Rejected 5 times, divisive Vancouver Chinatown condo back for decision – BC | Canadian

It’s been rejected five times, but a controversial condo development proposed for Vancouver’s historic Chinatown could get the green light Monday night.

The nine-storey, 111-unit building at 105 Keefer St. proposed by Beedie Living is before the city’s Development Permit Board once again, as project opponents staged a rally outside City Hall.

Nicolas Yung, one of the community organizers leading Monday’s rally said the project is too close to key cultural assets in the historic neighbourhood, including the Chinese Cultural Centre, the Dr. Sun Yat Sen Gardens and the Chinatown Memorial Plaza.

Click to play video: 'Vancouver Chinatown condo project debate'

Vancouver Chinatown condo project debate

He said seniors in the neighbourhood want to see the condo project rejected, and for the city to develop a plan to build 100 per cent social housing on the long-vacant lot.

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“Seniors are frustrated and they’re angry. They feel we have defeated Beedie five times, and Beedie still wants to develop this condo next to our very important cultural — probably the most important land in Chinatown,” he said.

“(Social housing is) what the community needs, that’s something we have been fighting for for decades. We know how important it is, how social housing is a solution for homelessness, and for a lot of other problems the community has been facing.”

Opponents argue the development will bring more “luxury” condo units to the neighbourhood, hastening gentrification which could displace longtime residents.

A rendering of a condo project proposed for 105 Keefer Street in Vancouver’s Chinatown.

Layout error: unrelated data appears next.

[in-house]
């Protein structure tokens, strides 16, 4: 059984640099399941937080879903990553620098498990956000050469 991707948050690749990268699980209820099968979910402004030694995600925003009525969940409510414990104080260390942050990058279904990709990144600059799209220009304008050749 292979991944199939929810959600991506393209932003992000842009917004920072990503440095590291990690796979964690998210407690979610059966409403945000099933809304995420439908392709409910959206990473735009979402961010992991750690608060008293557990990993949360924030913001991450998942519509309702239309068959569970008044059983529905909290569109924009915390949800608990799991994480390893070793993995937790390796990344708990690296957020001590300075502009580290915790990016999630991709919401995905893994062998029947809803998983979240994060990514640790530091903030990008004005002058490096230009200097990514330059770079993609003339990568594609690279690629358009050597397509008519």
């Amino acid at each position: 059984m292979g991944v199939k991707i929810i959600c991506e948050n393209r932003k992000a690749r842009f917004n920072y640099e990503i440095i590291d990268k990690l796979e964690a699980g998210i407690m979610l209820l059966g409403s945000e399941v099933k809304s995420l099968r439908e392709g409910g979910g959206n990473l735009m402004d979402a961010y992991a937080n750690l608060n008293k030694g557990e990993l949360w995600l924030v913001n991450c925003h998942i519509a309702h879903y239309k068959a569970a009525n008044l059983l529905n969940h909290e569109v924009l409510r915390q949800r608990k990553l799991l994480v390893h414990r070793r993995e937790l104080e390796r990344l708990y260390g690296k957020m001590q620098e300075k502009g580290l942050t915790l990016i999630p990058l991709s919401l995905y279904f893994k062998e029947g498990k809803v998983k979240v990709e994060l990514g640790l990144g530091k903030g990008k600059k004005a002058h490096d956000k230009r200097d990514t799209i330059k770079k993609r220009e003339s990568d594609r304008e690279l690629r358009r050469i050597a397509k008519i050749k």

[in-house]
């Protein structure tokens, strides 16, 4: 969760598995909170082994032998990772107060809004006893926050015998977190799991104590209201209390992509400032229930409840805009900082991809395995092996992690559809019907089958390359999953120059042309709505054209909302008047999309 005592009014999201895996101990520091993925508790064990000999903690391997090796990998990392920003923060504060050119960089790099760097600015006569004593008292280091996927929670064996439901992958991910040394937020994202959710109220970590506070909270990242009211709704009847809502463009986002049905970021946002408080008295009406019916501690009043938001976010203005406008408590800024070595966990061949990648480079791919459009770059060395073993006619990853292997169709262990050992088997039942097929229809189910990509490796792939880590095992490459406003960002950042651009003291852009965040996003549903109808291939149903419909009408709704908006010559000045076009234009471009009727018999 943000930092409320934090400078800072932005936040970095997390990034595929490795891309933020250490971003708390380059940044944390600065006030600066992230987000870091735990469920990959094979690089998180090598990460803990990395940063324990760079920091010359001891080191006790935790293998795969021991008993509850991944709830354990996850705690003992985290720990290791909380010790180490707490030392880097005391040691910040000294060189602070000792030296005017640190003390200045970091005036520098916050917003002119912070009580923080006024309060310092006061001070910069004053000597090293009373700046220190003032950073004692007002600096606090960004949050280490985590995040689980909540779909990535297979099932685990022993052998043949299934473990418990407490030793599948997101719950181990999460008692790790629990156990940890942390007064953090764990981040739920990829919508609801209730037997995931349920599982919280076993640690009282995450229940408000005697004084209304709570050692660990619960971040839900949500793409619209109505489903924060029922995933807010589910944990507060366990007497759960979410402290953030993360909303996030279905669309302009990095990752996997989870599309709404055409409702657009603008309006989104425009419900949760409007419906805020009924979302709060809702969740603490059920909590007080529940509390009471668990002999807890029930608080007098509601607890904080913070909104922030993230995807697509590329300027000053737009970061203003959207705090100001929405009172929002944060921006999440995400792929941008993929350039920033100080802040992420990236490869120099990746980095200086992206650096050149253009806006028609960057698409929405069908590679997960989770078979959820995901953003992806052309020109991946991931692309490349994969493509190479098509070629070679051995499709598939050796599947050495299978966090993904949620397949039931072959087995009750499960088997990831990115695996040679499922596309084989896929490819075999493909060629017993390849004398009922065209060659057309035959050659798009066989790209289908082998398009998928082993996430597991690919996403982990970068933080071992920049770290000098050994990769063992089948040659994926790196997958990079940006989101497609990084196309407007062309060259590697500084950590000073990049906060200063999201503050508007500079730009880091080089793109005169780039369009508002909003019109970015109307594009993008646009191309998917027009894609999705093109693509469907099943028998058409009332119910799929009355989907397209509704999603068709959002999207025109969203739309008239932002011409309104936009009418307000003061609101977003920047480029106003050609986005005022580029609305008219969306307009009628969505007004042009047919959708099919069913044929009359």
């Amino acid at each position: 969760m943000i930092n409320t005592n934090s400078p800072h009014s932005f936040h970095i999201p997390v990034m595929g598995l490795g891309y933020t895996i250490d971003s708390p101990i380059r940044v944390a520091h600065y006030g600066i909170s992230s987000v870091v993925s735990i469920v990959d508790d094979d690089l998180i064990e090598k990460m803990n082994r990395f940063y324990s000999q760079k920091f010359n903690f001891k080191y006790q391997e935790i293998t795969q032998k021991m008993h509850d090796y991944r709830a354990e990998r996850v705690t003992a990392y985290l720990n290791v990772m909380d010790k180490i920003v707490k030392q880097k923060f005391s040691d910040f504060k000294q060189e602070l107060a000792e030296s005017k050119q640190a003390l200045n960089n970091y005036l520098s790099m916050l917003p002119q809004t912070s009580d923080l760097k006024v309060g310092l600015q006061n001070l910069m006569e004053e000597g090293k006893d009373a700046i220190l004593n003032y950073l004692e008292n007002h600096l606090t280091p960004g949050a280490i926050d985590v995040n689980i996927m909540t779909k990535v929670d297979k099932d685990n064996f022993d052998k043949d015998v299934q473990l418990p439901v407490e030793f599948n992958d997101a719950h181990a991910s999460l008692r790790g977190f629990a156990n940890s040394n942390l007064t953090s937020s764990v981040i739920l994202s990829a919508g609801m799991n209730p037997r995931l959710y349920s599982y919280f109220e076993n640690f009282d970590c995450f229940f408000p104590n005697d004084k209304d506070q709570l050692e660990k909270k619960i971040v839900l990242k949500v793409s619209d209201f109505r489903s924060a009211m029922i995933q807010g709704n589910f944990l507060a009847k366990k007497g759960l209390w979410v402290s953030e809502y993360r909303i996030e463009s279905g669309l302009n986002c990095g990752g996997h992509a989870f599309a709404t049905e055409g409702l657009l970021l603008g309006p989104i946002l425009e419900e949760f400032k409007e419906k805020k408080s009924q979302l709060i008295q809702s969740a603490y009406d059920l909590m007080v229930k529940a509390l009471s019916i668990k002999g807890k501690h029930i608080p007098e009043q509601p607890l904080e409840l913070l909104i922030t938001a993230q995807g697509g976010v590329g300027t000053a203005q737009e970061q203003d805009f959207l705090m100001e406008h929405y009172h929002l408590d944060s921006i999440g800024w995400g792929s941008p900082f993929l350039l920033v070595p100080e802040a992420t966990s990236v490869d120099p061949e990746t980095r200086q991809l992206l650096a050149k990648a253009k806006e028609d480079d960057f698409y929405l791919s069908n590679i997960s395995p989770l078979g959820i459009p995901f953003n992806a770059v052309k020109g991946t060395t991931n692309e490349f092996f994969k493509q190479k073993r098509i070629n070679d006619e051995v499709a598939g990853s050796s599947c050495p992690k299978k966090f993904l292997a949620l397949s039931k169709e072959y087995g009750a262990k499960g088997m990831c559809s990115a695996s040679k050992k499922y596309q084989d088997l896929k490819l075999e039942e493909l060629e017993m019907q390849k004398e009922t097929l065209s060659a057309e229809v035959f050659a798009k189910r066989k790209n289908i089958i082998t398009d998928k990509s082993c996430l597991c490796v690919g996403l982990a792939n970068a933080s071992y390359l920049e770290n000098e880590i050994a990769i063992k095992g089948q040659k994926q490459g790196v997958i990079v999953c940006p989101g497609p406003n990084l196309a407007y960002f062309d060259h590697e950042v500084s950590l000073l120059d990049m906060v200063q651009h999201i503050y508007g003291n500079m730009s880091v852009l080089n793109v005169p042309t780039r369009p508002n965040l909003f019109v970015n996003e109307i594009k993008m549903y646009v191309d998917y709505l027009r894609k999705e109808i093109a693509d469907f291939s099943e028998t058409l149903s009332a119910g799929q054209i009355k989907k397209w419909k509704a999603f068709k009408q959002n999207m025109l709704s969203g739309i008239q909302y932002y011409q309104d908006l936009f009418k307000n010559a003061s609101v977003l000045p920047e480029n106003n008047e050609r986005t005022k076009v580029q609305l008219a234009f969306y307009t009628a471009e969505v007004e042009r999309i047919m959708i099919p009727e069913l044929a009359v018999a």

A rendering of a condo project proposed for 105 Keefer Street in Vancouver’s Chinatown.

City of Vancouver

The version of the project before the board Monday is the same one that the body last rejected in 2017.

Last December, a B.C. Supreme Court judge ruled in favour of developer Beedie Living, finding the board had failed to adequately provide reasons for the rejection, and ordered it to hear the proposal again.

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A previous 12-storey iteration of the project included 25 units of seniors’ housing, but that version of the development was rejected amid opposition over the building’s height.

A number of legacy Chinatown groups have come out in support of the development, including The Chinese Cultural Centre, the Dr. Sun-Yat Sen Classical Chinese Garden Society, the Chinese Benevolent Association and the Vancouver Chinatown Business Improvement Association.

“It’s really unfortunate we have this divisiveness that has been brought on by a lot of misleading information that has been circulated by the activists that have been really embedded in the community,” BIA president Joran Eng said.

Eng argued the development is needed to help revitalize the struggling neighbourhood, which saw vandalism and street disorder worsen over the course of the COVID-19 pandemic.

“Having more eyes on the street, having more people around really deters that,” he said.

“The organizations that have come together are cultural, social, housing providers, business organizations — and the support represents a deep fabric of the neighbourhood and a broad base of constituents.”

While the Development Permit Board could make a decision as early as Monday night, the matter could still take time to decide — with more than 70 people registered to speak at Monday’s meeting.

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